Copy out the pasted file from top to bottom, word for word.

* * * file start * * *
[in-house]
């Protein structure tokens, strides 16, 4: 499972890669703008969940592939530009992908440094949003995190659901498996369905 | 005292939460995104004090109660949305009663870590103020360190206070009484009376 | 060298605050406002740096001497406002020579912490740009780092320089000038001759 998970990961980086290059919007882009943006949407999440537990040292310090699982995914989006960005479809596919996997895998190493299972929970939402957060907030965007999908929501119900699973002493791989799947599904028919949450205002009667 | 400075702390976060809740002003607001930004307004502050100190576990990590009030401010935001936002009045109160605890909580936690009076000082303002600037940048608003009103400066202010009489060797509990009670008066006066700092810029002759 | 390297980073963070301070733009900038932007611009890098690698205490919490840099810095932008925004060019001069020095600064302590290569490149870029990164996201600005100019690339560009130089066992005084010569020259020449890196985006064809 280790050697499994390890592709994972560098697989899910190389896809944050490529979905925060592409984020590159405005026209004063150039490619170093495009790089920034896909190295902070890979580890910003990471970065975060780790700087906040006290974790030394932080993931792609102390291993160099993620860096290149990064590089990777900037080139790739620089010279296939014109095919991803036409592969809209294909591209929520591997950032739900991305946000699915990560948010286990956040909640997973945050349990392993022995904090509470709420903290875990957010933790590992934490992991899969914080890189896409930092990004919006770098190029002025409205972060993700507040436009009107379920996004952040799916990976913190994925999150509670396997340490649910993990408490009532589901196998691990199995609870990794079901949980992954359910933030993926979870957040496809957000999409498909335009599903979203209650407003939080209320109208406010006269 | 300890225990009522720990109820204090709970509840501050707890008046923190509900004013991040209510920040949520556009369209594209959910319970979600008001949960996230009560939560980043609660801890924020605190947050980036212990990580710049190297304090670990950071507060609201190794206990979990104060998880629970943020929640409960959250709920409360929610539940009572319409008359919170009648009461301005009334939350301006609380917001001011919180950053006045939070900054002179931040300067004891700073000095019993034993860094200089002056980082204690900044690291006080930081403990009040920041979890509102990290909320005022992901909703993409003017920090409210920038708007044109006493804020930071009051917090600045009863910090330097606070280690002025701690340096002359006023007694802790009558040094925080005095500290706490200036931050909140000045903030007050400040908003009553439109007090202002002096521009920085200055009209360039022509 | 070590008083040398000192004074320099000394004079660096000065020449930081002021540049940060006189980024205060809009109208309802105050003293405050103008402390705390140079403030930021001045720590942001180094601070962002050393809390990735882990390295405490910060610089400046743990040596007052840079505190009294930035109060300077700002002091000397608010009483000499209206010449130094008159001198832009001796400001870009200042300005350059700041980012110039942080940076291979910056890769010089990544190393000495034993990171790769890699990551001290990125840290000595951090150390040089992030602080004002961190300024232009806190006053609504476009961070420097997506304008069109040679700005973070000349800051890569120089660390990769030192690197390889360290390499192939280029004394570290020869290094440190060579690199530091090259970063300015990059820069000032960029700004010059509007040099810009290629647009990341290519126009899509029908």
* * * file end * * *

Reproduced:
[in-house]
């Protein structure tokens, strides 16, 4: 499972890669703008969940592939530009992908440094949003995190659901498996369905 | 005292939460995104004090109660949305009663870590103020360190206070009484009376 | 060298605050406002740096001497406002020579912490740009780092320089000038001759 998970990961980086290059919007882009943006949407999440537990040292310090699982995914989006960005479809596919996997895998190493299972929970939402957060907030965007999908929501119900699973002493791989799947599904028919949450205002009667 | 400075702390976060809740002003607001930004307004502050100190576990990590009030401010935001936002009045109160605890909580936690009076000082303002600037940048608003009103400066202010009489060797509990009670008066006066700092810029002759 | 390297980073963070301070733009900038932007611009890098690698205490919490840099810095932008925004060019001069020095600064302590290569490149870029990164996201600005100019690339560009130089066992005084010569020259020449890196985006064809 280790050697499994390890592709994972560098697989899910190389896809944050490529979905925060592409984020590159405005026209004063150039490619170093495009790089920034896909190295902070890979580890910003990471970065975060780790700087906040006290974790030394932080993931792609102390291993160099993620860096290149990064590089990777900037080139790739620089010279296939014109095919991803036409592969809209294909591209929520591997950032739900991305946000699915990560948010286990956040909640997973945050349990392993022995904090509470709420903290875990957010933790590992934490992991899969914080890189896409930092990004919006770098190029002025409205972060993700507040436009009107379920996004952040799916990976913190994925999150509670396997340490649910993990408490009532589901196998691990199995609870990794079901949980992954359910933030993926979870957040496809957000999409498909335009599903979203209650407003939080209320109208406010006269 | 300890225990009522720990109820204090709970509840501050707890008046923190509900004013991040209510920040949520556009369209594209959910319970979600008001949960996230009560939560980043609660801890924020605190947050980036212990990580710049190297304090670990950071507060609201190794206990979990104060998880629970943020929640409960959250709920409360929610539940009572319409008359919170009648009461301005009334939350301006609380917001001011919180950053006045939070900054002179931040300067004891700073000095019993034993860094200089002056980082204690900044690291006080930081403990009040920041979890509102990290909320005022992901909703993409003017920090409210920038708007044109006493804020930071009051917090600045009863910090330097606070280690002025701690340096002359006023007694802790009558040094925080005095500290706490200036931050909140000045903030007050400040908003009553439109007090202002002096521009920085200055009209360039022509 | 070590008083040398000192004074320099000394004079660096000065020449930081002021540049940060006189980024205060809009109208309802105050003293405050103008402390705390140079403030930021001045720590942001180094601070962002050393809390990735882990390295405490910060610089400046743990040596007052840079505190009294930035109060300077700002002091000397608010009483000499209206010449130094008159001198832009001796400001870009200042300005350059700041980012110039942080940076291979910056890769010089990544190393000495034993990171790769890699990551001290990125840290000595951090150390040089992030602080004002961190300024232009806190006053609504476009961070420097997506304008069109040679700005973070000349800051890569120089660390990769030192690197390889360290390499192939280029004394570290020869290094440190060579690199530091090259970063300015990059820069000032960029700004010059509007040099810009290629647009990341290519126009899509029908």